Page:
Listen to Austin 360 Radio

Bob the Drag Queen is Moontower Comedy Festival's best-dressed headliner

Eric Webb
Austin 360

She’s a winner, baby, and coming to Austin. 

Bob the Drag Queen took the crown on Season 8 of “RuPaul’s Drag Race,” and the performer has gone on to become one of the most successful drag entertainers in the world. Along with live touring shows, she’s made memorable appearances on TV shows like “Tales of the City” and “A Black Lady Sketch Show”; found legions of listeners through the “Sibling Rivalry” podcast with frequent collaborator Monét X Change; and clocked a few stand-up comedy specials under her immaculately cinched belt.  

The entertainer also stars on HBO’s Emmy-nominated “We’re Here,” an unscripted show that takes Bob and fellow “Drag Race” alums Eureka and Shangela across small-town America, helping people find their voice through the art of drag. (Bob’s alter ego, Caldwell Tidicue, also serves as a consulting producer.) The second season premieres in October. 

Bob the Drag Queen will headline Moontower Comedy Festival on Sept. 24. We caught up with the drag superstar over the phone. This interview has been edited for length and clarity. 

Bob the Drag Queen will headline this year's Moontower Comedy Festival.

I’ve seen your “Suspiciously Large Woman” stand-up special, and now you’re coming to Moontower. How does working stand-up crowds compare to working a drag show crowd? 

Well, every show I do is still a drag show. I'm there — it's a drag show. I've done stand up out of drag a few times. But also at this point, I'm really kind of operating from a standpoint (of) even if I'm not in drag, people still know who I am. It doesn't quite even the playing field. ... People expect less from you when you're not dressed up. That's not just drag; that's life in general. When you dress nicely, people expect more from you. And you know, when you dress down, people just expect less from you.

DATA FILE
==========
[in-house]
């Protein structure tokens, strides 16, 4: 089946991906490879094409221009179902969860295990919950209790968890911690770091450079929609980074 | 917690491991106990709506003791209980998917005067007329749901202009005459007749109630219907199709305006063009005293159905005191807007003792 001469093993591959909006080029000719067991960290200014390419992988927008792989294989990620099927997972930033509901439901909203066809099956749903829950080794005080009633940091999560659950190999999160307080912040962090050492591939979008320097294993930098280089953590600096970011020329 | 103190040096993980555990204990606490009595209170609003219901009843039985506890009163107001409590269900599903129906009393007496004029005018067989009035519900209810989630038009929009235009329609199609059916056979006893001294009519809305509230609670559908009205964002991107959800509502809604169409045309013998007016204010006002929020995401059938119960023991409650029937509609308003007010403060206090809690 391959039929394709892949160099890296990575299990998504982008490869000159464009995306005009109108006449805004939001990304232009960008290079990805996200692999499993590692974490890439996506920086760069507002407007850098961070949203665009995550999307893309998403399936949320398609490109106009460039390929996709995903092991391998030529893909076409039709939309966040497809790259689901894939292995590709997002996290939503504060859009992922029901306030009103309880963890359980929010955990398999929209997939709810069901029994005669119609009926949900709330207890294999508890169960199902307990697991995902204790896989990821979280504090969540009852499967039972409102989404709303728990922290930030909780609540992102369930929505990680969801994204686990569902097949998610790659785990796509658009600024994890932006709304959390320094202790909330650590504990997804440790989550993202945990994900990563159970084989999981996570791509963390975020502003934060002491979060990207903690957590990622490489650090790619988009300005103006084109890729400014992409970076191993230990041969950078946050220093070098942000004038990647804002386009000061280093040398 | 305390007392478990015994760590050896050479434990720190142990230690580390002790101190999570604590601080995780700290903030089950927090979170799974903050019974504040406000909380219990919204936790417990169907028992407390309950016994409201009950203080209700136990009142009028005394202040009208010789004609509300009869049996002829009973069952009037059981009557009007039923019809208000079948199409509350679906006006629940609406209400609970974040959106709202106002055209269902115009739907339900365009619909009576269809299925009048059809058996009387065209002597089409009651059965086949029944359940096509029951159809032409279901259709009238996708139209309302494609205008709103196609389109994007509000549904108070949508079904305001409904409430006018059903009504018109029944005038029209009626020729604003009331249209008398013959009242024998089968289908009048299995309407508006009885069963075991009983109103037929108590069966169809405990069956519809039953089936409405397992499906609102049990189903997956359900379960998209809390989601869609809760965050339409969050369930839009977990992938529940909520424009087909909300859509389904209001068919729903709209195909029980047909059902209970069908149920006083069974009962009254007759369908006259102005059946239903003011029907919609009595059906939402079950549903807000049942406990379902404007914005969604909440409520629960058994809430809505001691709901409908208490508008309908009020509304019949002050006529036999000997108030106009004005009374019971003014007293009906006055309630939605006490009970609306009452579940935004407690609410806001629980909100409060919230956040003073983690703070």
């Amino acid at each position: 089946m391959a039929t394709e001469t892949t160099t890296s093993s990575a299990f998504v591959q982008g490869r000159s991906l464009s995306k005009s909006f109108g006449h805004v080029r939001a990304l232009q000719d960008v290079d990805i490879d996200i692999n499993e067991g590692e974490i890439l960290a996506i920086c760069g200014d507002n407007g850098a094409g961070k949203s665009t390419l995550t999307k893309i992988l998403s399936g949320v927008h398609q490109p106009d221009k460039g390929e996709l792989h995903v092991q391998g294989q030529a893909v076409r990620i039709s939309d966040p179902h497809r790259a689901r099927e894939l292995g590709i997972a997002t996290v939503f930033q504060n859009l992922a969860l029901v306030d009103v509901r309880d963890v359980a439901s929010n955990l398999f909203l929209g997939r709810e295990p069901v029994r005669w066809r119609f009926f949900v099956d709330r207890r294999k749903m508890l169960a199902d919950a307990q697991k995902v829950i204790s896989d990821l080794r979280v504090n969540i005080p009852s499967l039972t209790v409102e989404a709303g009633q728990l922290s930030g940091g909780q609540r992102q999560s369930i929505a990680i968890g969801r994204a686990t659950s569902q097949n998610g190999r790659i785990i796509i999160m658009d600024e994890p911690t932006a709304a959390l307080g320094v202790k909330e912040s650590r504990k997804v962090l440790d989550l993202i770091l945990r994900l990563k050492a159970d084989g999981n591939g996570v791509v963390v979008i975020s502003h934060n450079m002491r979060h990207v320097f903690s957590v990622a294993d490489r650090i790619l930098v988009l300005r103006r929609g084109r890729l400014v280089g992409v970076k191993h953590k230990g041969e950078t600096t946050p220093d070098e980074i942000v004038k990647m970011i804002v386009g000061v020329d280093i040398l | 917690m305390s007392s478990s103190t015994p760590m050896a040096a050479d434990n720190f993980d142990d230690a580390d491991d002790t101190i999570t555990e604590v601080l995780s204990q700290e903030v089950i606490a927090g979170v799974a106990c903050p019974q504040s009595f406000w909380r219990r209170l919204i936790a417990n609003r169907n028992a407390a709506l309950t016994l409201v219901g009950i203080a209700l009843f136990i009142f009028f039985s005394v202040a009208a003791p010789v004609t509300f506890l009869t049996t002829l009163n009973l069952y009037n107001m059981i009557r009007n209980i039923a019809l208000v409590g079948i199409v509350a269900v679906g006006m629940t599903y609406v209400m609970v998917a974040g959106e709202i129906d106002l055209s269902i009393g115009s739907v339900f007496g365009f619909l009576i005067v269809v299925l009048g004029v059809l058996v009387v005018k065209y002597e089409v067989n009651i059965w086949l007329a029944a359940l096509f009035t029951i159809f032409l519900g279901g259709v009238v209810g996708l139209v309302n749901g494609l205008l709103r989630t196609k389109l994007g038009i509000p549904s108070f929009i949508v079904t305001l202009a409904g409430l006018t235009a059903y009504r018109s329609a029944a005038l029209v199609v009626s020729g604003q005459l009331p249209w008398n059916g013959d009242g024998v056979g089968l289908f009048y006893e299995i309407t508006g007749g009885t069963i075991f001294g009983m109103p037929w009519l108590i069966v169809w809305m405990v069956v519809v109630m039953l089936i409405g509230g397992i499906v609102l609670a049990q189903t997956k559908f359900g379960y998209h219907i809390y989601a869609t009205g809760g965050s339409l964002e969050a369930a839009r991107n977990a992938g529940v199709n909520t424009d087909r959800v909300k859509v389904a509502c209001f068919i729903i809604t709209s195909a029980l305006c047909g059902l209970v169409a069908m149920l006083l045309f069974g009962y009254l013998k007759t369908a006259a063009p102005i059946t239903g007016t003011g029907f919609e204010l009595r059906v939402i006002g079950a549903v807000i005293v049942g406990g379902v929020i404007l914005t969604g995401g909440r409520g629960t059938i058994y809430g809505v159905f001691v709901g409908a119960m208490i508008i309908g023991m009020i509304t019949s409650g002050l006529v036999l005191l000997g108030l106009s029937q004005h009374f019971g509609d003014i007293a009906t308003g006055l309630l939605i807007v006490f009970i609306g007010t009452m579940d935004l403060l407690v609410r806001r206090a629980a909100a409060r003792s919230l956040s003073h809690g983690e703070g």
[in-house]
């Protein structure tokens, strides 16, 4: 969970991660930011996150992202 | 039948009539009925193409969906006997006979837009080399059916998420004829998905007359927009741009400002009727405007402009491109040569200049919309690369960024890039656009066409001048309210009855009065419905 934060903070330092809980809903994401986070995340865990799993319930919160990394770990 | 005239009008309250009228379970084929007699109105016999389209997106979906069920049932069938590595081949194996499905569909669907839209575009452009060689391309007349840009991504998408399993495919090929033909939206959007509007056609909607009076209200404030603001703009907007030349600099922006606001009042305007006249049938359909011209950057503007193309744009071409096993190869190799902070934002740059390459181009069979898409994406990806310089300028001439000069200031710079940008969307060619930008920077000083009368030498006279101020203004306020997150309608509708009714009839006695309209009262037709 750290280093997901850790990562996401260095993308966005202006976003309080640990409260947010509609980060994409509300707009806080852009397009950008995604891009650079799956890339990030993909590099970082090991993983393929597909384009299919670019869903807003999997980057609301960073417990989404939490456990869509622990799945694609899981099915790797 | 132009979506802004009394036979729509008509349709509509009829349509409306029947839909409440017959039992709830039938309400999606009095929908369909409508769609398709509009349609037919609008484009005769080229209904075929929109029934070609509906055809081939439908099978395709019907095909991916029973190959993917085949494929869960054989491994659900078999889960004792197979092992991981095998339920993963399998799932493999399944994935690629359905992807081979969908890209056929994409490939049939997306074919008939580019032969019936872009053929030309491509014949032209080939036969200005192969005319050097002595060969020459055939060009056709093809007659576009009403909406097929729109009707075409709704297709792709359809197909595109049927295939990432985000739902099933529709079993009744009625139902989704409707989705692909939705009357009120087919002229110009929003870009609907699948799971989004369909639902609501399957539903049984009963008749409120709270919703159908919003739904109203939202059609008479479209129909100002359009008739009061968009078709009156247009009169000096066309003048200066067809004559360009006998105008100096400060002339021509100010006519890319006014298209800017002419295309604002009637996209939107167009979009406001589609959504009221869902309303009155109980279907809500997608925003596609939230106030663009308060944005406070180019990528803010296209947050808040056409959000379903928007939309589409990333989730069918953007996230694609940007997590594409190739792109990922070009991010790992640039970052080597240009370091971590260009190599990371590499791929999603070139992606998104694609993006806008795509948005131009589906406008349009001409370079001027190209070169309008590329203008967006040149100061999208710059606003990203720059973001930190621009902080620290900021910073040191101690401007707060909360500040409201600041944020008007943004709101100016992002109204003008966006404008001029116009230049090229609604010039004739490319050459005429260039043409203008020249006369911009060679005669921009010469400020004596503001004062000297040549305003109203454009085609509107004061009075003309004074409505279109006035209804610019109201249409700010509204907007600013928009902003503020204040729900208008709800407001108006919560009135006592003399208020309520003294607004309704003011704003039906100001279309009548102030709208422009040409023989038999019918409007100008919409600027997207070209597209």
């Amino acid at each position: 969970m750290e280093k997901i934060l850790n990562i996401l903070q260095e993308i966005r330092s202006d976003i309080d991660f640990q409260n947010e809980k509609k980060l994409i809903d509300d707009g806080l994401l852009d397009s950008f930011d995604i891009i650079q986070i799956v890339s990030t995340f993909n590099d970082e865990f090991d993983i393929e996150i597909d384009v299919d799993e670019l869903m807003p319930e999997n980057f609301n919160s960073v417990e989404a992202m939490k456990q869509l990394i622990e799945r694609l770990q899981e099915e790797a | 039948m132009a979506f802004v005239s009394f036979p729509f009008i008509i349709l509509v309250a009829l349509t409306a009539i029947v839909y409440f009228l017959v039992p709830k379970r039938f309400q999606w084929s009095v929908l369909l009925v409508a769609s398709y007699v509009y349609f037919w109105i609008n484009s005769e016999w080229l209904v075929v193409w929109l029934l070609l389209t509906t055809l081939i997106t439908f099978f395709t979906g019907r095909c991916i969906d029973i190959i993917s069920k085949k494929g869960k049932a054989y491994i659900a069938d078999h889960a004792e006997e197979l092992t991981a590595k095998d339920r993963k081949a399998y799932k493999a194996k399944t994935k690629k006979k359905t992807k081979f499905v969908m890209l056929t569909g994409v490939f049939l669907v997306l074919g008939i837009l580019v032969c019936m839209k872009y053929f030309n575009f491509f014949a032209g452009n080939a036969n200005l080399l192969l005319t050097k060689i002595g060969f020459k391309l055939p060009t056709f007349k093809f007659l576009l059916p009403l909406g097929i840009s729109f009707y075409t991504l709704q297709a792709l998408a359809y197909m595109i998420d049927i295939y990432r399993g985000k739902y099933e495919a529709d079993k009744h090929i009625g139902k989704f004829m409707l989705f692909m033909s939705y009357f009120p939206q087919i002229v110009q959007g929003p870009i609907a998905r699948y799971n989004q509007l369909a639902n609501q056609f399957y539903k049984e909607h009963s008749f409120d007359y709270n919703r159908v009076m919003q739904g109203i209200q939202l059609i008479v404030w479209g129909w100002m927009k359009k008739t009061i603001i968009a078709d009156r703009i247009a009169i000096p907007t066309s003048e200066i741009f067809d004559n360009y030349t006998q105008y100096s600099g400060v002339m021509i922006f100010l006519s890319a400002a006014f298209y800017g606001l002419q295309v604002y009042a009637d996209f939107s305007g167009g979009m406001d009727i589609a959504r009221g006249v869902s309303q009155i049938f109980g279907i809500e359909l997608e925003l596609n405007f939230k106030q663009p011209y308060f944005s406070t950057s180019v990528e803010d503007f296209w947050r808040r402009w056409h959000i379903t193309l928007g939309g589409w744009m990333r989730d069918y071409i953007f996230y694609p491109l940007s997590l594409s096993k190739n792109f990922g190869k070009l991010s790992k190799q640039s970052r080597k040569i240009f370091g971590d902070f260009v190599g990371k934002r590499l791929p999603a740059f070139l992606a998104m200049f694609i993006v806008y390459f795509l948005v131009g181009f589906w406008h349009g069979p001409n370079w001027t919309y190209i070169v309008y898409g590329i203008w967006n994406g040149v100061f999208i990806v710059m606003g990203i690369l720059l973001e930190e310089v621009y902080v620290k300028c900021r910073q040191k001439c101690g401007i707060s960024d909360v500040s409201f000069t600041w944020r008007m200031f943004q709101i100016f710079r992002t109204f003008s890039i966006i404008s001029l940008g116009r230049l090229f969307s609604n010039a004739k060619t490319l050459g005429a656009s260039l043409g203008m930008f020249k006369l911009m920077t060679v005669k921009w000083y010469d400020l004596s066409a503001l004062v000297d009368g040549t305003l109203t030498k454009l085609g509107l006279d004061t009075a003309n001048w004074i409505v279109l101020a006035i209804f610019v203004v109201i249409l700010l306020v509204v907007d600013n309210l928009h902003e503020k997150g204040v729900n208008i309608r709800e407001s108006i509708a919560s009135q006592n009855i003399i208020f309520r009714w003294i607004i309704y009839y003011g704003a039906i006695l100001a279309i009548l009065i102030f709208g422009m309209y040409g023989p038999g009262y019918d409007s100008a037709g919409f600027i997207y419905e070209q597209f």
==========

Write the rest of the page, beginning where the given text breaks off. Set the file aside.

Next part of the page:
Did you have to figure out the rhythm of keeping the crowd engaged in a different way? 

No, I started doing drag and comedy at the same time. My first performance was actually stand-up. So I didn't have to relearn a craft or anything. I was simultaneously learning.  

Whenever you find out someone’s a drag queen, it doesn't necessarily tell you what they do for entertainment, if they even engage in entertainment. … They play with gender, and they create art. Because you have people who do drag and stand-up, drag and lip-synching, drag and singing live, drag and acting, drag and socializing, drag and visual arts. I think it’s a common misconception that drag is specifically lip-synching to music. 

More:Why you need to check COVID-19 policies before seeing live and screen shows in Austin

Regardless of what the art form is on stage, the past year of live, in-person entertainment has been very, very strange and scary, and kind of quiet. Has that helped you hone in on anything in your creative life that you want to do differently? 

I certainly leaned into the digital space. I hadn't had a chance to do a lot of digital work beforehand, and I'm realizing now there's a lot of merit to it. ... I have a podcast; I went to two episodes a week. I post every week on YouTube. I've been on TikTok, having a lot more fun on social media than I have had in the past.